to do on NC Health Care Gap, Raleigh
News and Observer editorial by Mark Dakkak
From the editorial: The
Affordable Care Act was designed to provide health care access for every person
living in poverty. But when North Carolina state legislators refused to expand
Medicaid in March 2013, two groups fell into a gap: all poor childless adults
and some poor families. As a result, in this state, every childless adult
living in poverty is barred from help. Some N.C. families who should qualify
are left out, too. Families of four making more than the state’s Medicaid
cutoff of $10,000 but less than the federal poverty line of $23,500 receive no
help with health insurance costs.
Senate Bill Singles Out N.C. Unemployed, WFAE
shows inequality in public schools for minority students, The Daily Tar Heel
From the article: Of
the school system’s 2,075 students in preschool programs, the majority – 1,400
– are children with learning disabilities who are getting services because of
the federal requirement that special-education students get a “free appropriate
The remaining children
– 675 – are in the district’s Title I prekindergarten program, with 822 more on
a waiting list, according to Hamilton. Title I is a federal program targeted at
helping low-income students.
If the funding is
approved, Hamilton said they’ll be able to serve an additional 200
special-education students and add 40 slots to the Title I prekindergarten program.
Area Counties Targeted for Summer Food Assistance, The Winston-Salem Journal
From the article: Three Northwest North Carolina counties –
Alleghany, Watauga and Wilkes – have been identified by the U.S. Agriculture
Department as qualified to receive summer food assistance for children.
The federal agency selected 50 counties to participate in
its Strike Force campaign, which aims to leverage partnerships in
poverty-stricken rural areas, and to ensure that every community has equal
access to its programs.
Addresses Child Poverty, The Daily
From the article: Before Pennock took the podium, Dr. John
Kinlaw, former superintendent of Rutherford County Schools, welcomed the
audience and said three out of every five children in the county are hungry and
four out of five children are hungry once a week.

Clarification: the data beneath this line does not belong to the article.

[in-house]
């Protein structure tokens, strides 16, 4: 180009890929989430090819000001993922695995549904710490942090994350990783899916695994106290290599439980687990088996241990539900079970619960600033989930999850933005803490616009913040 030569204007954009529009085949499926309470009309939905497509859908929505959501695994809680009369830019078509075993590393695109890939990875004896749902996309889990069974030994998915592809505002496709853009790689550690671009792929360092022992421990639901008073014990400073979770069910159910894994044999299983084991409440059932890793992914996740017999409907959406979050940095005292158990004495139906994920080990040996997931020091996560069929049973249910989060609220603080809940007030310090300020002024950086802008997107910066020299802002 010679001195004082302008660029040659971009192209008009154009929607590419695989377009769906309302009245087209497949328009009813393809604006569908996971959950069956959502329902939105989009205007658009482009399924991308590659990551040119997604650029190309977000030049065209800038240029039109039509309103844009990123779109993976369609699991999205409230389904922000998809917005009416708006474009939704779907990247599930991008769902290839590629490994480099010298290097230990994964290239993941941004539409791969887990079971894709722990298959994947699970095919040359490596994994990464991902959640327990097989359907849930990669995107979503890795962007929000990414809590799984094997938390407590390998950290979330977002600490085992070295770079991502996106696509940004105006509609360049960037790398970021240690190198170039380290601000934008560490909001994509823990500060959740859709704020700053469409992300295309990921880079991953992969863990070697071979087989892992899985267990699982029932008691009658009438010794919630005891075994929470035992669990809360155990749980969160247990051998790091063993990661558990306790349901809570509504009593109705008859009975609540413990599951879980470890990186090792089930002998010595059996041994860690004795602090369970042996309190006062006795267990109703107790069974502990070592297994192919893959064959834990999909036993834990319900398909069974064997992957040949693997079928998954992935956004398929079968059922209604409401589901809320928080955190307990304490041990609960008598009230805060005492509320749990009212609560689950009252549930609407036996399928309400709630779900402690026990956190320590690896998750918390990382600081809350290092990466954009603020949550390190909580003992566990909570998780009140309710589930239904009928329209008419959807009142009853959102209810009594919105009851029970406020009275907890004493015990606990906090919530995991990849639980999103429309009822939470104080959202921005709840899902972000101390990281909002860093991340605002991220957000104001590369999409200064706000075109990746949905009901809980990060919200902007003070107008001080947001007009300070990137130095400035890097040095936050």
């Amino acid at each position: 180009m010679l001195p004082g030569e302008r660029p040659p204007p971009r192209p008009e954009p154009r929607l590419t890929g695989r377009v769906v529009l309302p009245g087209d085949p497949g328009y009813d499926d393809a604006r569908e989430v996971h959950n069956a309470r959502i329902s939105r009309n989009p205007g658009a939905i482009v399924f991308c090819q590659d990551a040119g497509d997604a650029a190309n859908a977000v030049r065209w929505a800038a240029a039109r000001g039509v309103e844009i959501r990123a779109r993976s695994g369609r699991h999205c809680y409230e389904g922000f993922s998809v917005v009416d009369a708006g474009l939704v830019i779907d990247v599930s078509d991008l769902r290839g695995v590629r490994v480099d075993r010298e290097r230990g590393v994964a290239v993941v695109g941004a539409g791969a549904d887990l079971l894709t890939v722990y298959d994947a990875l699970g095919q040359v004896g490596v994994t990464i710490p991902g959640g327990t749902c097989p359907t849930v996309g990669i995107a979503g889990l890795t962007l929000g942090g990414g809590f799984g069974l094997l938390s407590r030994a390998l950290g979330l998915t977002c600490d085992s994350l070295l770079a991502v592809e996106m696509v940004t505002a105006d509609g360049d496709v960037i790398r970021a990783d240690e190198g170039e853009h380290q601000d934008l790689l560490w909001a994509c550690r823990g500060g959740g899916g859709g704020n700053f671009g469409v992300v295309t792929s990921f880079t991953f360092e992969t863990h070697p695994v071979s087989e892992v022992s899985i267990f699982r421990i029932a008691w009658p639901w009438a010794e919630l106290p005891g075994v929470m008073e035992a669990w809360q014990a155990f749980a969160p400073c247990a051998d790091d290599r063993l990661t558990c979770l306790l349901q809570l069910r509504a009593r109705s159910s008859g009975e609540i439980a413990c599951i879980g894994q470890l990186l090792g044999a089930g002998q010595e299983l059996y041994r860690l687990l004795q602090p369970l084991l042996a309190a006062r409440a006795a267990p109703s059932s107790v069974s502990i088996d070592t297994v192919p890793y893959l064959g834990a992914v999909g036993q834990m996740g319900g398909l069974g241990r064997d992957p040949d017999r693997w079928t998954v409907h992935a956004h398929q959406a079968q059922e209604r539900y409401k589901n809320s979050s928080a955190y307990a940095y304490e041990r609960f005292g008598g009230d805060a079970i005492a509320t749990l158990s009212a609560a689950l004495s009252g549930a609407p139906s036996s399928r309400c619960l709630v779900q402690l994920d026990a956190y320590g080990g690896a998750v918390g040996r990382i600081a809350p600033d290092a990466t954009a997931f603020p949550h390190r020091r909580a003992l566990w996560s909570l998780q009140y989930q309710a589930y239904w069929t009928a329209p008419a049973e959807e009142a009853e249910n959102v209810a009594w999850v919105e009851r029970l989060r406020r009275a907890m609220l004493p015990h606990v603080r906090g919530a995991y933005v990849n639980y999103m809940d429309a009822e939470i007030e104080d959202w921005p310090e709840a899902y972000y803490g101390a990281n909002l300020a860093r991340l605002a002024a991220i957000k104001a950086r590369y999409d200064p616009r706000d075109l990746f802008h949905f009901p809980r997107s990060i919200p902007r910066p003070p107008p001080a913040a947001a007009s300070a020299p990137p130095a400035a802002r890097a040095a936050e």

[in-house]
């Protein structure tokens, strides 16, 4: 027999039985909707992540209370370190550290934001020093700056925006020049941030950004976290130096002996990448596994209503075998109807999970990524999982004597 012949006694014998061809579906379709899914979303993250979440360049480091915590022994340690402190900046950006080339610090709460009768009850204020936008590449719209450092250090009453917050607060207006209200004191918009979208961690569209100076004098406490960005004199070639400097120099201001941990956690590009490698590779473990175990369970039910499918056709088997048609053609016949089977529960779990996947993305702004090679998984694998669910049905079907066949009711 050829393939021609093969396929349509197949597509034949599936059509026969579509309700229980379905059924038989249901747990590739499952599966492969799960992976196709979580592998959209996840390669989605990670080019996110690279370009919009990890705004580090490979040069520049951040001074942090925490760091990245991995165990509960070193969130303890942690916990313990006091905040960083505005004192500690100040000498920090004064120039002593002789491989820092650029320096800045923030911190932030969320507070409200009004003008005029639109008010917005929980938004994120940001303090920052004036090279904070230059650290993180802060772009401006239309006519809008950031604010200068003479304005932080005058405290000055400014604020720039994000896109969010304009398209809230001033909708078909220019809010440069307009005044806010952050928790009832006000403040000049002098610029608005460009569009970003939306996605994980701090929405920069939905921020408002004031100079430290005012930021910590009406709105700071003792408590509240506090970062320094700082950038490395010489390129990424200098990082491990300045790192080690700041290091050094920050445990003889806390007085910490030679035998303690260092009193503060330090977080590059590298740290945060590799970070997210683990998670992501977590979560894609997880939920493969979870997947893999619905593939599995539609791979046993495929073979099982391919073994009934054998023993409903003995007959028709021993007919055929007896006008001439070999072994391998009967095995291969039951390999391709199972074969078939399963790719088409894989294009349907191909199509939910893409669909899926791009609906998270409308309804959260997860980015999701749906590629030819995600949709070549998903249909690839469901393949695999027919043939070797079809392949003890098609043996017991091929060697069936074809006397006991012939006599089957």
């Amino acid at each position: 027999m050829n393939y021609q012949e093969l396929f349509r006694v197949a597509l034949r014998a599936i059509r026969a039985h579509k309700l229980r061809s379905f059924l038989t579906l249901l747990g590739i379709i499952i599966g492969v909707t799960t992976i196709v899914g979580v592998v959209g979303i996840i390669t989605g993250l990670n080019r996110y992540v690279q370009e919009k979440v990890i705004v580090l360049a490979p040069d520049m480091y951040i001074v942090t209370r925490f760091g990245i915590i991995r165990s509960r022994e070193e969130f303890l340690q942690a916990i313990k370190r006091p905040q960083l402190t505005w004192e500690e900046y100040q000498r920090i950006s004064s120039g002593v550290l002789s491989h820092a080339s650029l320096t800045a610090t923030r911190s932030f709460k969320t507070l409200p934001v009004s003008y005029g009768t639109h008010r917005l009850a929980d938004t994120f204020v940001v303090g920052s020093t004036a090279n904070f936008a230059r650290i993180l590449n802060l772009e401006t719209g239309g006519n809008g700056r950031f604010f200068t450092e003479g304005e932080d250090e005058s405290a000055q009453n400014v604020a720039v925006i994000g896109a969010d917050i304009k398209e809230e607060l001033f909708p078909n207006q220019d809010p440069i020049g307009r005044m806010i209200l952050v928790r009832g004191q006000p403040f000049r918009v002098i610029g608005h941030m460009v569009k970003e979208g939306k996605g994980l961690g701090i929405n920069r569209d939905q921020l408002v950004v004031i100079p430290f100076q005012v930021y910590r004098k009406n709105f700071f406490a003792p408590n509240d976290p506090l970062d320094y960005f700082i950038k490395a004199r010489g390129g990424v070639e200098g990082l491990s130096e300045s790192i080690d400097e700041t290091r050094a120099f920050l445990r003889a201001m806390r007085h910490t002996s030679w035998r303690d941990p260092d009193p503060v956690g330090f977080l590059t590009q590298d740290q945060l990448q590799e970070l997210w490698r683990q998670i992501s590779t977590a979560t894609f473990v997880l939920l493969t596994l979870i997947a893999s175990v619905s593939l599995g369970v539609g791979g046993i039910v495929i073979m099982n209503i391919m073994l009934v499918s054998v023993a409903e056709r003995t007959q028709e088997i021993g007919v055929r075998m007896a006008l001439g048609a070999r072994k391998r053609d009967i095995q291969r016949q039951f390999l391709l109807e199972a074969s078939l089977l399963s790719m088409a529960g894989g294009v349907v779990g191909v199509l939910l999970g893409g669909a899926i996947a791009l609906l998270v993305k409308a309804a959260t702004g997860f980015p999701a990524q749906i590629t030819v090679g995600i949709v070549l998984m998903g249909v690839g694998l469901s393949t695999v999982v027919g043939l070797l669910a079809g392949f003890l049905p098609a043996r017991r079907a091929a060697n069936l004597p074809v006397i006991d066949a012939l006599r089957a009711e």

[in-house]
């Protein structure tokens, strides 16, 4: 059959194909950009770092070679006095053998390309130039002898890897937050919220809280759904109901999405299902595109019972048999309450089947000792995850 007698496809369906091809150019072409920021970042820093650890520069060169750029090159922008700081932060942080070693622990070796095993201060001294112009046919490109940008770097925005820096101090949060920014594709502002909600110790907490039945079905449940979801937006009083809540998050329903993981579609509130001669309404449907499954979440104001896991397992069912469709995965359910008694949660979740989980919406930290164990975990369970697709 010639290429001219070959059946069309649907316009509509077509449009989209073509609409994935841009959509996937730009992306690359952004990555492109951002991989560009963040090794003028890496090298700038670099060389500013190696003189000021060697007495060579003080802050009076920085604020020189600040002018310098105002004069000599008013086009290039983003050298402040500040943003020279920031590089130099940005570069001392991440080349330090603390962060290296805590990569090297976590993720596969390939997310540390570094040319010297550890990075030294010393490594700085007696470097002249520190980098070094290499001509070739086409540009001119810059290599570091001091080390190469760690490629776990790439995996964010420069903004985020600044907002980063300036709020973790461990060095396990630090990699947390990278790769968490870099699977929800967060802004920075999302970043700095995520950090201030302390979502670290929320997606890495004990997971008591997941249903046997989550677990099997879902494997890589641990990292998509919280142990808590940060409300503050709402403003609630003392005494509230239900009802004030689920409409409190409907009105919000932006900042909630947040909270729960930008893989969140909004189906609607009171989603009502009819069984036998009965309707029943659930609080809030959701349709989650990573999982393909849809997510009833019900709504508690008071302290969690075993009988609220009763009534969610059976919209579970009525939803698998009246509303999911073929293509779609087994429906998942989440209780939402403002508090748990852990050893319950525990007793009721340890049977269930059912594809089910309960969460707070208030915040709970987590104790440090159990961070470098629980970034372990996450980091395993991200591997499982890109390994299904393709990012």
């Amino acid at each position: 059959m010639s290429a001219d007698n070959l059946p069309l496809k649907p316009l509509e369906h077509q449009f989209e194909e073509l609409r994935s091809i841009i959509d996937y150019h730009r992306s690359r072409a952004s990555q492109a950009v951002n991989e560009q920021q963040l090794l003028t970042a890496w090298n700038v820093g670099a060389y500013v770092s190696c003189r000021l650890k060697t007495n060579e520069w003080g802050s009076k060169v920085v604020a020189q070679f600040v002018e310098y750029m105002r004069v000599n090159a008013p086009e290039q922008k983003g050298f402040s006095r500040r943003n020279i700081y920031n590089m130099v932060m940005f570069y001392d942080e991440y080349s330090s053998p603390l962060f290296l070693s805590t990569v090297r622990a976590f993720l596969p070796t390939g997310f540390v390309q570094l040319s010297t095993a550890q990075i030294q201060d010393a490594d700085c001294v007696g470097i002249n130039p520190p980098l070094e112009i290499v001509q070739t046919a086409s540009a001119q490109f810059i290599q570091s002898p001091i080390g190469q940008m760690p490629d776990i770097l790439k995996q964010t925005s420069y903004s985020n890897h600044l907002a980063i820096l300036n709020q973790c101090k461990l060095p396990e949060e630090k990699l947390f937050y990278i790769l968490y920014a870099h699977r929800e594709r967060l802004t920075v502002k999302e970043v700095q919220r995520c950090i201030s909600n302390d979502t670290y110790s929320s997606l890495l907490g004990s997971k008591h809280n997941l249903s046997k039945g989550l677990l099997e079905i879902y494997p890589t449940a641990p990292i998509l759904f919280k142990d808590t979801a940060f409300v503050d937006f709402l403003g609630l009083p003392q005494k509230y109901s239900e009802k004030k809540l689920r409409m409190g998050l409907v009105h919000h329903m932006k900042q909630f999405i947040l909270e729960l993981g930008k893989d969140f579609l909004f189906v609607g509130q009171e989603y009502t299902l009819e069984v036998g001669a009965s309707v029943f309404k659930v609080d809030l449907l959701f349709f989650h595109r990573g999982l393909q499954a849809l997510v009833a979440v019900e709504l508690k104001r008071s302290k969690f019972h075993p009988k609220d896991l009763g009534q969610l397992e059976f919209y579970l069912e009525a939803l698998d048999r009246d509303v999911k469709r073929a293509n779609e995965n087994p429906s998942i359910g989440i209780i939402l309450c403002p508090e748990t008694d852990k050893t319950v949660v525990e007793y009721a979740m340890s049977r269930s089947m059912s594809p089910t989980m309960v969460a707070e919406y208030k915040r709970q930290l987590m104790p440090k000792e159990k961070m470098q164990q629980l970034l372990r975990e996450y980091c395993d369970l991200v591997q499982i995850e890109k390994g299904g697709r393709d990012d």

“That is not a shock to the educators in Rutherford County,”
“Poverty is real,” he said.
Report Says Wilmington Rental Prices “Unaffordable”, WWAY News
The typical renter in North Carolina earns around $12.42 an
hour, but a renter in Wilmington would have to earn $15.73 an hour to afford a “basic
Other Side of Paradise, Business
This photo essay explores the large, hidden homeless
communities in the state of Hawaii. The
state now has the third-highest per capita homeless population in the U.S.
U.S. Cities Where the Poor are Most Segregated From Everyone Else, Atlantic Cities
Jacksonville, NC is recognized as a place where the poor are least segregated from everyone
else. What large metro areas are the
most or least segregated?
Not Quite News, But Neat Anyway
Appalachia, a photojournalism project managed by photographer Roger
From their overview page: Many of the War on Poverty photographs,
whether intentional or not, became a visual definition of Appalachia. These
images have often drawn from the poorest areas and people to gain support for
the intended cause, but unjustly came to represent the entirety of the region
while simultaneously perpetuating stereotypes.
attempt to explore the diversity of Appalachia and establish a visual counter
point, this project will look at Appalachia fifty years after the declaration
of the War on Poverty. Drawing from a diverse population of photographers
within the region, this new crowdsourced image archive will serve as a
reference that is defined by its people as opposed to political legislation.
Posted by Joseph Arthur Polich on Fri. April 11, 2014 1:00 PM
Poverty News Roundup